While away on spring break, I made note of something that I have subconsciously known for years: I don’t know how to cook. At all. For the first time in my life, I needed to prepare real meals for myself, and I was ill-equipped to do so.
In past instances of hunger, I have been able to microwave rotisserie chicken, whip up some out-of-the-box macaroni and cheese, or just throw together a peanut butter sandwich. However, a week spent undernourished without someone to make dinners for me highlighted my utter inability to take care of myself in this regard.
At school, I have no need to cook for myself. I swipe into a dining hall three times a day, and eat three-course meals prepared for me by experienced professionals. Having returned from break, my sense of urgency in learning how to prepare food dissipated. Be that as it may, soon enough I’ll be thrust back into the world, conceivably hungry and nutritionally deficient.
According to Pomona College’s website, Pomona places “high value … on [the] health and wellness” of its students. The college requires at least two courses in physical education for all students in order to adhere to this principle. Yet, the College is not exploring all routes towards healthy living for its students.
One such element to wellness, food and nutrition, is not an educational priority at Pomona. In fact, there are no cooking classes offered at the 5Cs. The logic is profoundly unsound: there is nothing more fundamental to physical education than an understanding of the preparation and nutritional value of the foods we consume each day.
In addition to the practical components of learning to prepare food self-sufficiently, learning to cook and prepare food is of critical importance from a health perspective.
Americans are dying from obesity; 18% of deaths in the United States are attributed to that disease. Nevertheless, we continue to consume ungodly amounts of sugar, a substance that may be more addictive than cocaine and is found in everything from processed foods, soda, and condiments to hidden sources, such as granola bars and yogurt.
Without proper understanding of the detrimental effects some foods can cause our bodies in the long term, we will continue to ingest our killer.
Before coming to college, my knowledge of nutrition consisted of elementary-level diagrams found in my school cafeteria — the pyramid of food: its apex, sugar, and its base, grains — and health documentaries on Netflix (I highly recommend “Fed Up”).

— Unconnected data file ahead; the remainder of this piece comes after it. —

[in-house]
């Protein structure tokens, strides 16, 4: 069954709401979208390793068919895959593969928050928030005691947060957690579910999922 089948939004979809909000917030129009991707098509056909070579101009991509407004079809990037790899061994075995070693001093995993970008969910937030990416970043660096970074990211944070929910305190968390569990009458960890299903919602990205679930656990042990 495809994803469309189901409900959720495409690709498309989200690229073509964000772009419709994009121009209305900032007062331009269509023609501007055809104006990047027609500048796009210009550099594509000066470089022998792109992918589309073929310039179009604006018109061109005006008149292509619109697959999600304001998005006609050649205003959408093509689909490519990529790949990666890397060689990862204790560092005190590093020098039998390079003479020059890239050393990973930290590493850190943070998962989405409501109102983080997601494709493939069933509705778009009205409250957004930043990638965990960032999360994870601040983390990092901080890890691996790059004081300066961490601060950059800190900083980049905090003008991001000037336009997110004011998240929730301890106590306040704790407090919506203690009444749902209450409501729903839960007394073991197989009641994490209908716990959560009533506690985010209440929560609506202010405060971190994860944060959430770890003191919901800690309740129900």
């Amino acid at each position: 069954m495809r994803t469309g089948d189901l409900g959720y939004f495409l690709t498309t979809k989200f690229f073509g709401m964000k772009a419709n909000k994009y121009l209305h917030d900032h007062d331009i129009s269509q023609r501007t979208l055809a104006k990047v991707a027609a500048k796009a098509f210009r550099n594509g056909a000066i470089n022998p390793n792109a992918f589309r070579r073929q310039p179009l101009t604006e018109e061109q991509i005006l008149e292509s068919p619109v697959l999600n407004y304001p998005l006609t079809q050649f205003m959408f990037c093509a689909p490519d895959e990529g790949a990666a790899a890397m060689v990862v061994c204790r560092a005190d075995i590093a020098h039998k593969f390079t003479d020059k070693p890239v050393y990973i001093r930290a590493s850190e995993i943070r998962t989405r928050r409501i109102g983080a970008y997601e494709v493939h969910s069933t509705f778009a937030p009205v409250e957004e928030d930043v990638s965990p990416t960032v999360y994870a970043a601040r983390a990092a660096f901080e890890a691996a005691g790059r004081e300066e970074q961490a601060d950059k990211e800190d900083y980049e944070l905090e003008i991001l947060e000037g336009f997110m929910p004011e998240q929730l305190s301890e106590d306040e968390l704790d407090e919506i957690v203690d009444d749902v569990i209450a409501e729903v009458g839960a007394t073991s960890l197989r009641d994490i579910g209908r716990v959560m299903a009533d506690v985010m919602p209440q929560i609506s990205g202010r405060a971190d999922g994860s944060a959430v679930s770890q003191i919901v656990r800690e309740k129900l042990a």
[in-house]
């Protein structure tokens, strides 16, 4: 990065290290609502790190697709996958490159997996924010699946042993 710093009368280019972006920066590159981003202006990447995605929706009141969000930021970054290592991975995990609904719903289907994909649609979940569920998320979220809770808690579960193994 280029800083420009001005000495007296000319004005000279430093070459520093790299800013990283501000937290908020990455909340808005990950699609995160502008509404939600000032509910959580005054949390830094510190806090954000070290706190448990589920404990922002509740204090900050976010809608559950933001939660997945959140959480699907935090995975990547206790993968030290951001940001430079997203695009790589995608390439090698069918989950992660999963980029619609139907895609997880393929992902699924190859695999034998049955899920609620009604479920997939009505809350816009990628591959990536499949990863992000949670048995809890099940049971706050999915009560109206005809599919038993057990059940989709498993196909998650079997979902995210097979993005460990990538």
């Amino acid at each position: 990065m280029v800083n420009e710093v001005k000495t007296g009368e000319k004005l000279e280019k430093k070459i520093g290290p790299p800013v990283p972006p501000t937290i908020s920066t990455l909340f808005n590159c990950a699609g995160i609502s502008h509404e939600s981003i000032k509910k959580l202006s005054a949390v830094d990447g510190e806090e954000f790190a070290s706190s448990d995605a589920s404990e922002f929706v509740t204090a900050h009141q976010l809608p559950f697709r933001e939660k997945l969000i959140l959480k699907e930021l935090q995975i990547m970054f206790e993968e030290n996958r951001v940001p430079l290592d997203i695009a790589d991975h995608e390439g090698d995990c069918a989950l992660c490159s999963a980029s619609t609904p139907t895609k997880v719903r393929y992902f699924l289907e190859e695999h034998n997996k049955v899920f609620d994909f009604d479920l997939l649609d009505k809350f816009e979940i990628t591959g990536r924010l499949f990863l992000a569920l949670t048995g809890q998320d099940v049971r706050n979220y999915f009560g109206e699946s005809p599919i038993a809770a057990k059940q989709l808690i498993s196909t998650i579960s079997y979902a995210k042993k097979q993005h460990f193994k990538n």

No poster or video, though, is able to adequately instruct food preparation, nor inform of the nutritional properties, or lack thereof, in the most fundamental process of consumption to us, heterotrophs. The best way to learn is through person-to-person instruction.
Perhaps some students, particularly females upon whom the societal burden of caretaking is often placed, receive one-on-one lessons from parents or caretakers at home. I, unfortunately, did not receive such schooling from my two working parents — not to say that I ever expressed any interest in learning.
Yes, there are instructional apps, online videos, and cookbooks, but we are not expected to complete our exercise — or academic — courses with YouTube instruction. Videos and books are no substitute for in-person instruction from an expert. Dialogue between student and instructor, as well as personal feedback, are essential components in the stew of a successful learning experience at college.
Just as our P.E. classes are taught by knowledgeable experts who train us in the ways of sport and physical fitness, so too ought the College apply this model to the teaching of food and nutrition: their importance to our health is equal to, or likely greater than, that of physicality.
Pomona is currently under preparing students for the real-world responsibility of cooking one’s own food and accounting for its nutritional value. Although not an end-all be-all solution, in order to provide well-rounded health education for students, Pomona should expand its P.E. courses to include not only exercise, but cooking and nutrition as valid and crucial aspects to health and wellness.
Zachary Freiman PO ’20 is a Music and Public Policy Analysis double major from Sleepy Hollow, NY. He dreams of one day meeting Oprah Winfrey.